Investing in the Future

During a discussion period at the AAII Conference in Minneapolis on 11th May 2017, I briefly discussed that, in the near future, there will be no investment opportunities and no money to invest even if there were investment opportunities.  Of course, this concept took the audience of more than 100 people by surprise.  One woman even asked me the following: “how will we buy groceries”?  My answer was simple:  “there will be no cost because there will be no money”.

Towards understanding my view of the future, it is necessary to understand what is money.  In the simplest possible terms, money is a measure of the amount of human labour, which is measured in units of time, required to produce a unit of goods or services.  As an example let us consider the case of a blacksmith and a farmer.  The farmer needs a scythe to cut his wheat crop so that it may be prepared for market.  The blacksmith needs only a small amount of wheat for his stables: however, he does require a considerable amount of wood for his forge.  For the moment, we shall set aside the issue of the relative utility of the scythe to the farmer and the wood to the blacksmith.  Let us say that it takes the blacksmith 400 hours to make a scythe of sufficient quality to be of long-term use to the farmer and it takes 400 hours for the farmer to cut and stack 15 cords of oak wood.  It is apparent to both the farmer and the blacksmith that a fair trade, ignoring relative utilities and future gains, would be one scythe for 15 cords of wood.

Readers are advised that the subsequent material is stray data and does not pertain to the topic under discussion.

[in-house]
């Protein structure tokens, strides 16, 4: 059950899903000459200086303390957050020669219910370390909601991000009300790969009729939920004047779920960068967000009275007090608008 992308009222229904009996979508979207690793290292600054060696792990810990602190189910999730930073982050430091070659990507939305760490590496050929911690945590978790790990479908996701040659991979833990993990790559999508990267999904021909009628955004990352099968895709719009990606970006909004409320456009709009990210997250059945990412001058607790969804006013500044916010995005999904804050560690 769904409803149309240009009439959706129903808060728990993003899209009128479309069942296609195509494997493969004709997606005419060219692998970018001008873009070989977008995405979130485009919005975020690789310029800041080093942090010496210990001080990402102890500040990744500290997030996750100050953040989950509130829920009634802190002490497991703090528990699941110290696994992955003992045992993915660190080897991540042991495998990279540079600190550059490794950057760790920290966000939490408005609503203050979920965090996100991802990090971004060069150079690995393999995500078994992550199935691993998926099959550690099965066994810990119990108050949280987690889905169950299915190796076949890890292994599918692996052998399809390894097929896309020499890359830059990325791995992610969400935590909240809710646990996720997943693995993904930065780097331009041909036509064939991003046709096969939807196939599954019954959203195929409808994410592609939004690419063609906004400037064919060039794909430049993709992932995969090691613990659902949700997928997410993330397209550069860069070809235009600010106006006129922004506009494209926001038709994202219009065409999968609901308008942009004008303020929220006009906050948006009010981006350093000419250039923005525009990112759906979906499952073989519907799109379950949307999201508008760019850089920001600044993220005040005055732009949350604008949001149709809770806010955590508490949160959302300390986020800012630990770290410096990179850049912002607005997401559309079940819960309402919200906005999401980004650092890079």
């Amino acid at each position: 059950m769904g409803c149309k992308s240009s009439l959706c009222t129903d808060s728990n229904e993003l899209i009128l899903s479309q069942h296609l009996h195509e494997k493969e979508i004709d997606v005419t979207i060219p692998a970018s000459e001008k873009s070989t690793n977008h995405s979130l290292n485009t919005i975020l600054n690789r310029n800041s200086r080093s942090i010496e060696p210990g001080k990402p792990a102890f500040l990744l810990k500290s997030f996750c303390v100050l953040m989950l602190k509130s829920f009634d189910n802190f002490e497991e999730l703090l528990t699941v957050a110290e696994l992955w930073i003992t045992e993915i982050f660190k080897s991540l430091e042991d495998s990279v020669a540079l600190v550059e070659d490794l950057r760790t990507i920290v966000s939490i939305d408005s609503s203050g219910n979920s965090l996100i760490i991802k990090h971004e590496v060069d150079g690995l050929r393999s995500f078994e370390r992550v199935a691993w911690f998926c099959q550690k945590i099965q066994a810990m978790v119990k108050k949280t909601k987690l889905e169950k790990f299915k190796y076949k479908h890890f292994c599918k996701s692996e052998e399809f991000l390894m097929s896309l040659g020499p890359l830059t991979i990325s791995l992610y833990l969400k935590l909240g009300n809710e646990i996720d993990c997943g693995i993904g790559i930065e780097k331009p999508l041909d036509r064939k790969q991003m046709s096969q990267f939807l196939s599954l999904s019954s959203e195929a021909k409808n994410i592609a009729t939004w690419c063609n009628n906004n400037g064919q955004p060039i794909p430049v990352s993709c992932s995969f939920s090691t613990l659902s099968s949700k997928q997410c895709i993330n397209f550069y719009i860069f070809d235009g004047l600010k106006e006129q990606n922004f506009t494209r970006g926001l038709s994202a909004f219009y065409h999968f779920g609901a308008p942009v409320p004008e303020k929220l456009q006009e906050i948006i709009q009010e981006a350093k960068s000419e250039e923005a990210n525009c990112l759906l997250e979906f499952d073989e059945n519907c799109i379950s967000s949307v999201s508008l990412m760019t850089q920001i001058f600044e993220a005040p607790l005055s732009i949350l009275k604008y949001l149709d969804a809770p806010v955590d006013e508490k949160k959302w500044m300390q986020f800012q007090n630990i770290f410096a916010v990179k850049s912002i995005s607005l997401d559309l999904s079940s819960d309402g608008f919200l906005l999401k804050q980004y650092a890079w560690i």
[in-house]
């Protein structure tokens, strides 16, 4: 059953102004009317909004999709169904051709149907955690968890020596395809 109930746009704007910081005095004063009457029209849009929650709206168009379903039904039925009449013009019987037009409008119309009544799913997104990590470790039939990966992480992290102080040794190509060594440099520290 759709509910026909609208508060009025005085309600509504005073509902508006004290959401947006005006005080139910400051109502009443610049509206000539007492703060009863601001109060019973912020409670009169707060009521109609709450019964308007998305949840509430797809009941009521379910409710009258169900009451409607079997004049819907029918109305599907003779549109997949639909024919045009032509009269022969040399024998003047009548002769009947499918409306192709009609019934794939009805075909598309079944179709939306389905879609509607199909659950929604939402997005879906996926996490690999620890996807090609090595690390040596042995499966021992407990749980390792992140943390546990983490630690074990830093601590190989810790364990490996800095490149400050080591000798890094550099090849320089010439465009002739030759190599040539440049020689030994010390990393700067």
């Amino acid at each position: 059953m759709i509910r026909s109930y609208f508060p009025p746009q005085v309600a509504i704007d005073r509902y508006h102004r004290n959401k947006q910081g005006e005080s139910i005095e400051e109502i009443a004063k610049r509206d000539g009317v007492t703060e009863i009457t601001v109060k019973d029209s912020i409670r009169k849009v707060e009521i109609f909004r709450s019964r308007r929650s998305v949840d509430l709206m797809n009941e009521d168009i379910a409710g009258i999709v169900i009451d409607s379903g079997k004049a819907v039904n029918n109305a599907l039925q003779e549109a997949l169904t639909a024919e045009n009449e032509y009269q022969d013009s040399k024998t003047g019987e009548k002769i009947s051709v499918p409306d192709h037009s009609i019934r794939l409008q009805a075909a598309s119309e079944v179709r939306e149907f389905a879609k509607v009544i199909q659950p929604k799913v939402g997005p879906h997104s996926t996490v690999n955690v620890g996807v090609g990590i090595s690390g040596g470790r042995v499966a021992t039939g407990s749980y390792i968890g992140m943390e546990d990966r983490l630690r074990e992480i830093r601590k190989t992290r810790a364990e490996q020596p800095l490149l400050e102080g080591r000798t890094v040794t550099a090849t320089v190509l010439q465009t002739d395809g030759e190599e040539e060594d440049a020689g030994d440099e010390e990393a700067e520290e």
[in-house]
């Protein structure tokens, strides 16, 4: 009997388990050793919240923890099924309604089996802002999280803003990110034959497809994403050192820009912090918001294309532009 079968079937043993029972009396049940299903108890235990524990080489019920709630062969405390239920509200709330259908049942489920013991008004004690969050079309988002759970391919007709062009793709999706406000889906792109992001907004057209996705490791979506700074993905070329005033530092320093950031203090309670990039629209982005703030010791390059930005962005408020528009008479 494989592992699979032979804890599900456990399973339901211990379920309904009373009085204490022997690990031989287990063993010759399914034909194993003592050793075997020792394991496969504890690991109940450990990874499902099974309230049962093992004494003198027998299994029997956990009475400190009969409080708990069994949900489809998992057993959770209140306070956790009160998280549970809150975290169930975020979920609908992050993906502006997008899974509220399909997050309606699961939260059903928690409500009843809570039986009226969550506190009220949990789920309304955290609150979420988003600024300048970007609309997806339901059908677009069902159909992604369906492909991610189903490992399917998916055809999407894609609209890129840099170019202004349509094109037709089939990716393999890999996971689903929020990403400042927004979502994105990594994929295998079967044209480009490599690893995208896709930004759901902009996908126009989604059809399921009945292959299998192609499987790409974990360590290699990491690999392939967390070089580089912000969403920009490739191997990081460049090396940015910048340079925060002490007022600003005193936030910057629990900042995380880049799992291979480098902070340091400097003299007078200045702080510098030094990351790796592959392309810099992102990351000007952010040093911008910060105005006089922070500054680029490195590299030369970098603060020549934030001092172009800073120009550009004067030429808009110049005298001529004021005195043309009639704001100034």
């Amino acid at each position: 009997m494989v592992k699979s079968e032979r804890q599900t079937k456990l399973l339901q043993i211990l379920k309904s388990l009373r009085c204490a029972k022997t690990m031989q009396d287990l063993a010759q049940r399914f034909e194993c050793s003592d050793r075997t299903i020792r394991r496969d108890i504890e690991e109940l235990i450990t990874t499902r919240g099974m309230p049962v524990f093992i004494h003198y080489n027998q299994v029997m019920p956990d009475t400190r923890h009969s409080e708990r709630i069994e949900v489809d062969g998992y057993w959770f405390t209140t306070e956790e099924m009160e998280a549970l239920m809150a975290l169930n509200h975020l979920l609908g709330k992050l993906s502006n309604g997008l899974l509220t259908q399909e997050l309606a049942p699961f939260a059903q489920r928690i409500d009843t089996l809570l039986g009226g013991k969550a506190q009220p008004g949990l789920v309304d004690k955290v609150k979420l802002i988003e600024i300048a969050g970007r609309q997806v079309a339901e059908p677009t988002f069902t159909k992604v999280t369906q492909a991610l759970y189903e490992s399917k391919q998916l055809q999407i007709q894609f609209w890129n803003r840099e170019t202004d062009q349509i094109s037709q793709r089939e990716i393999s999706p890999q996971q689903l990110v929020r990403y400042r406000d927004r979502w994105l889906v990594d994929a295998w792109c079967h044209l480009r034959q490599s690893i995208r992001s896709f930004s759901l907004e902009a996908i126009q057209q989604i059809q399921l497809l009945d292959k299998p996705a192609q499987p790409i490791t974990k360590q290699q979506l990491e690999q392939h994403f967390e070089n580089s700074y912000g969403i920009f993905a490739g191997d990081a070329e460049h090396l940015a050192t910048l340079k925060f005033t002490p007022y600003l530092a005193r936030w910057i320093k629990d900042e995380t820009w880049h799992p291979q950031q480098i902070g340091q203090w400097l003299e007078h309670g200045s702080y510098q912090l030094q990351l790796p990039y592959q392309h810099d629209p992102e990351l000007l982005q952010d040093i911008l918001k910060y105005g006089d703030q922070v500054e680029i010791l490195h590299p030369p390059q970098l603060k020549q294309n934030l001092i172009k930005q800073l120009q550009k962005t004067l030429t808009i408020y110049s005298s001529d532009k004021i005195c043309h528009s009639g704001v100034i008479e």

However, how can we handle the trade if it is planting season and the farmer needs the scythe by the harvest while the blacksmith needs the wood during the planting season so that he can have the scythe finished by the time that harvest arrives.  Also, we must consider the possibility that the two parties are remote in both to time and space.  If the farmer could exchange his wheat on a market for money, then he could use that money to purchase the scythe from the blacksmith rather than cut and stack sufficient oak wood to exchange for the scythe.  Similarly, the blacksmith could sell a scythe to another farmer to obtain money to purchase the wood to build the scythe for the farmer in time for the fall harvest.

That is, each of the farmer and the blacksmith would exchange a unit of their productive time in exchange for an amount of money.

Now, what if no human labour was required to produce either the wheat or the scythe.  In the most basic sense, neither the blacksmith nor the farmer could exchange money for any unit of goods or services.  Of course, the most apparent counterpoise argument is that the blacksmith owns the forge and the farmer owns the land.  Without the forge, the scythe could not be built and without the land, the oak wood would not be grown.  The issue is actually one of capital allocation, which we shall address shortly.

I hope that this helps.

Nathan A. Busch


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